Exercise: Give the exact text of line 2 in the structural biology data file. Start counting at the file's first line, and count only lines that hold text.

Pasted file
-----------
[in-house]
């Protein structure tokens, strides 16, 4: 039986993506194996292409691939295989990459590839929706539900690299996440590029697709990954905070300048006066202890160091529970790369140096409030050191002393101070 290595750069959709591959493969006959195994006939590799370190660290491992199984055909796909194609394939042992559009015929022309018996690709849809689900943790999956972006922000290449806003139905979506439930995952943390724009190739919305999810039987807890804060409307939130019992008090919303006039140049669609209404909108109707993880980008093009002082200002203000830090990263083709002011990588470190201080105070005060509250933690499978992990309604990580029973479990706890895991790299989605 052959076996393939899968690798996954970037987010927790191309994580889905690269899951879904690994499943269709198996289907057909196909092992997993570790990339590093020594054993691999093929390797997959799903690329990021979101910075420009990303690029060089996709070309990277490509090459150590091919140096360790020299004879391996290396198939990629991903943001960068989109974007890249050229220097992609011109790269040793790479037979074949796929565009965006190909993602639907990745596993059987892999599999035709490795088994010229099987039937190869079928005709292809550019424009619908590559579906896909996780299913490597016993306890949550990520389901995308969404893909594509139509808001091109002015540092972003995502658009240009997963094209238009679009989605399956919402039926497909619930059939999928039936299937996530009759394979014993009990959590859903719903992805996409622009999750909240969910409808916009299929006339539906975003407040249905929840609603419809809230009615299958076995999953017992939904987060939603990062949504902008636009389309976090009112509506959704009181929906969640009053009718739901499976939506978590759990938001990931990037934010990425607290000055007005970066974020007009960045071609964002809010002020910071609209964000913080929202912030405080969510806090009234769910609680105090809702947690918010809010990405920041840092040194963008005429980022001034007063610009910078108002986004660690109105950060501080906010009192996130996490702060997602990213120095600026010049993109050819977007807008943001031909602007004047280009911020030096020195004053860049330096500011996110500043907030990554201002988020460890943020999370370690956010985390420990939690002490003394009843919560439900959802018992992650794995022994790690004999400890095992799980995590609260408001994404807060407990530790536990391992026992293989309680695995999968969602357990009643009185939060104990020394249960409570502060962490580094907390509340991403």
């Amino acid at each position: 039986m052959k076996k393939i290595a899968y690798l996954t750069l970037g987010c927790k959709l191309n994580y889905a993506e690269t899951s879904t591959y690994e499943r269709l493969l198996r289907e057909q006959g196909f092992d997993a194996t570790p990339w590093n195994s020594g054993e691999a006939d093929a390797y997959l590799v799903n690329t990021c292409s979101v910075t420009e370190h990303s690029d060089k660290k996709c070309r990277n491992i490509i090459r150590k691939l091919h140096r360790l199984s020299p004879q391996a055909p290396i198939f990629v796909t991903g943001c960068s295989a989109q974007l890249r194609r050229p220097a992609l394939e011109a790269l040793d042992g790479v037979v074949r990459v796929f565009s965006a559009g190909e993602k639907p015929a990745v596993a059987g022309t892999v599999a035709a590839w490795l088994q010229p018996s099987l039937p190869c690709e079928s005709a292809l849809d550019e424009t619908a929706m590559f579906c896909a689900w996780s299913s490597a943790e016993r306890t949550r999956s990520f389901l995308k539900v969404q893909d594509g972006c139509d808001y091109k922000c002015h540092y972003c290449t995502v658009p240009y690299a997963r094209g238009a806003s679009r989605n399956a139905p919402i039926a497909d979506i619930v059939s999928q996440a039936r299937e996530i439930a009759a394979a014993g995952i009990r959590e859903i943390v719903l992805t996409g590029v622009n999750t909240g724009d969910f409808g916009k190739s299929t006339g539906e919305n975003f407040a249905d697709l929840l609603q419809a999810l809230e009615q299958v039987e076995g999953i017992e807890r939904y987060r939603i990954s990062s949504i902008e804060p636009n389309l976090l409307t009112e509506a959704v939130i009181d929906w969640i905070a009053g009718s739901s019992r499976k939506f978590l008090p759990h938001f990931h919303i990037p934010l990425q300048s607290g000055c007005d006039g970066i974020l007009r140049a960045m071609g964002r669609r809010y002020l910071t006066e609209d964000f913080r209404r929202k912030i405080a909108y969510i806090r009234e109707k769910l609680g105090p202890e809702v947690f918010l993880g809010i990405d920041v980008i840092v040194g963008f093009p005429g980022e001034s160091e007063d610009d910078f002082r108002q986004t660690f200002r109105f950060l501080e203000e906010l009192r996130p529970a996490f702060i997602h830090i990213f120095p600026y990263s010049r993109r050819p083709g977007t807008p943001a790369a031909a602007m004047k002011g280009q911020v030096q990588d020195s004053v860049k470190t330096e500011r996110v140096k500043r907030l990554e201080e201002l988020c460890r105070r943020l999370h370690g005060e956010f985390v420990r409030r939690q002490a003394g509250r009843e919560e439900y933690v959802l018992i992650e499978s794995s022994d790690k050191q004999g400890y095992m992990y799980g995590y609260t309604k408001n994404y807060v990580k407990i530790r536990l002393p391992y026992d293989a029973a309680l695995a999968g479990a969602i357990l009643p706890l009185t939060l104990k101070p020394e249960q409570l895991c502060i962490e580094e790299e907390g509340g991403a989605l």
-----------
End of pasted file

């Protein structure tokens, strides 16, 4: 039986993506194996292409691939295989990459590839929706539900690299996440590029697709990954905070300048006066202890160091529970790369140096409030050191002393101070 290595750069959709591959493969006959195994006939590799370190660290491992199984055909796909194609394939042992559009015929022309018996690709849809689900943790999956972006922000290449806003139905979506439930995952943390724009190739919305999810039987807890804060409307939130019992008090919303006039140049669609209404909108109707993880980008093009002082200002203000830090990263083709002011990588470190201080105070005060509250933690499978992990309604990580029973479990706890895991790299989605 052959076996393939899968690798996954970037987010927790191309994580889905690269899951879904690994499943269709198996289907057909196909092992997993570790990339590093020594054993691999093929390797997959799903690329990021979101910075420009990303690029060089996709070309990277490509090459150590091919140096360790020299004879391996290396198939990629991903943001960068989109974007890249050229220097992609011109790269040793790479037979074949796929565009965006190909993602639907990745596993059987892999599999035709490795088994010229099987039937190869079928005709292809550019424009619908590559579906896909996780299913490597016993306890949550990520389901995308969404893909594509139509808001091109002015540092972003995502658009240009997963094209238009679009989605399956919402039926497909619930059939999928039936299937996530009759394979014993009990959590859903719903992805996409622009999750909240969910409808916009299929006339539906975003407040249905929840609603419809809230009615299958076995999953017992939904987060939603990062949504902008636009389309976090009112509506959704009181929906969640009053009718739901499976939506978590759990938001990931990037934010990425607290000055007005970066974020007009960045071609964002809010002020910071609209964000913080929202912030405080969510806090009234769910609680105090809702947690918010809010990405920041840092040194963008005429980022001034007063610009910078108002986004660690109105950060501080906010009192996130996490702060997602990213120095600026010049993109050819977007807008943001031909602007004047280009911020030096020195004053860049330096500011996110500043907030990554201002988020460890943020999370370690956010985390420990939690002490003394009843919560439900959802018992992650794995022994790690004999400890095992799980995590609260408001994404807060407990530790536990391992026992293989309680695995999968969602357990009643009185939060104990020394249960409570502060962490580094907390509340991403």